Jonathan Alicea is an assistant editor for HCPLive. He graduated from Princeton University with a degree with English and minors in Linguistics and Theater. He spends his free time writing plays, playing PlayStation, enjoying the company of his 2 pugs, and navigating a right-handed world as a lefty. You can email him at email@example.com.
The nasal spray can be administered by anyone regardless of medical training.
The US Food and Drug Administration (FDA) has approved naloxone hydrochloride nasal spray at 8 mg to treat opioid overdose. The nasal spray had previously been approved at 2 mg and 4 mg.
Naloxone is delivered into the naval cavity and can be administered by individuals with or without medical training. Immediate use of the spray following overdose can counter the effects and thus reduce related deaths.
"Today's action meets another critical need in combatting opioid overdose," said Patrizia Cavazzoni, MD, director of the FDA's Center for Drug Evaluation and Research in a statement. "Addressing the opioid crisis is a top priority for the FDA, and we will continue our efforts to increase access to naloxone and place this important medicine in the hands of those who need it most."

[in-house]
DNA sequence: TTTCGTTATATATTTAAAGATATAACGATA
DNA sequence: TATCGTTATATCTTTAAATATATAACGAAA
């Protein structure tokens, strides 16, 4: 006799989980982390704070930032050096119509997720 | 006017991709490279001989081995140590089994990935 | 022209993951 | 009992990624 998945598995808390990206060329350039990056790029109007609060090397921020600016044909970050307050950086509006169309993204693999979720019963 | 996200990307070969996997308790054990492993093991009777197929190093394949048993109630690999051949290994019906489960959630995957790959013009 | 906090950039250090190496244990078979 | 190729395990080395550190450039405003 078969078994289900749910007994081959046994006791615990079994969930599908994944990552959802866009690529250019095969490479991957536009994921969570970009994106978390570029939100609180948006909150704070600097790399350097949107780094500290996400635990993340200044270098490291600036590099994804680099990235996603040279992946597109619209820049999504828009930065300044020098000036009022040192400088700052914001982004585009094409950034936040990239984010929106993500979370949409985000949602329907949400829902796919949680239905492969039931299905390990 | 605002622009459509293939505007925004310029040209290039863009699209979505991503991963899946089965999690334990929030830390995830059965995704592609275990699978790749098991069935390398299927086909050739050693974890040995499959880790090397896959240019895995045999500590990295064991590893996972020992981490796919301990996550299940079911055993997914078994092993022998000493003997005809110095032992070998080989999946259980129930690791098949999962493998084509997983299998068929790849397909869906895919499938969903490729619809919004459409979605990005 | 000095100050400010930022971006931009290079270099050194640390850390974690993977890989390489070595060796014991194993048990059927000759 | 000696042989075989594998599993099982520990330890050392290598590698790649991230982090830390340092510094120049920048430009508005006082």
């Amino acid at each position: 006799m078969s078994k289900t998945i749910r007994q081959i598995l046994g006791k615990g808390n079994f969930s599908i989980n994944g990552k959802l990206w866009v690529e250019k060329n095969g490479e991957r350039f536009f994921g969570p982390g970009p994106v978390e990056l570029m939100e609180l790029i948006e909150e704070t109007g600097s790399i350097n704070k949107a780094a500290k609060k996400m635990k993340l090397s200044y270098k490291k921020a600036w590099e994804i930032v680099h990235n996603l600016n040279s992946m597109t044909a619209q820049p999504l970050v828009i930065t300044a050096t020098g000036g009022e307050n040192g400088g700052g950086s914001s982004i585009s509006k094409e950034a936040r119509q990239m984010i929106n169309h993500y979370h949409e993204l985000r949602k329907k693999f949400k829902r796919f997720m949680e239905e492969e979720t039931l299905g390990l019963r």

Potential effects associated with naloxone use are characteristic of opioid withdrawal, such as body aches, diarrhea, increased heart rate, fever, runny nose, sneezing, goose bumps, sweating, yawning, nausea or vomiting, nervousness, restlessness or irritability, shivering or trembling, abdominal cramps, weakness and increased blood pressure.
This approval comes in the wake of the FDA’s attempts to improve availability of and access to naloxone produce.
Steps the agency has taken include encouraging manufacturers to submit for over-the-counter product approvals, requiring that drug manufacturers add recommendations about naloxone to the prescribing information on all opioid pain relievers and medicines, and extending the shelf life of naloxone nasal spray from 24 months to 36 months.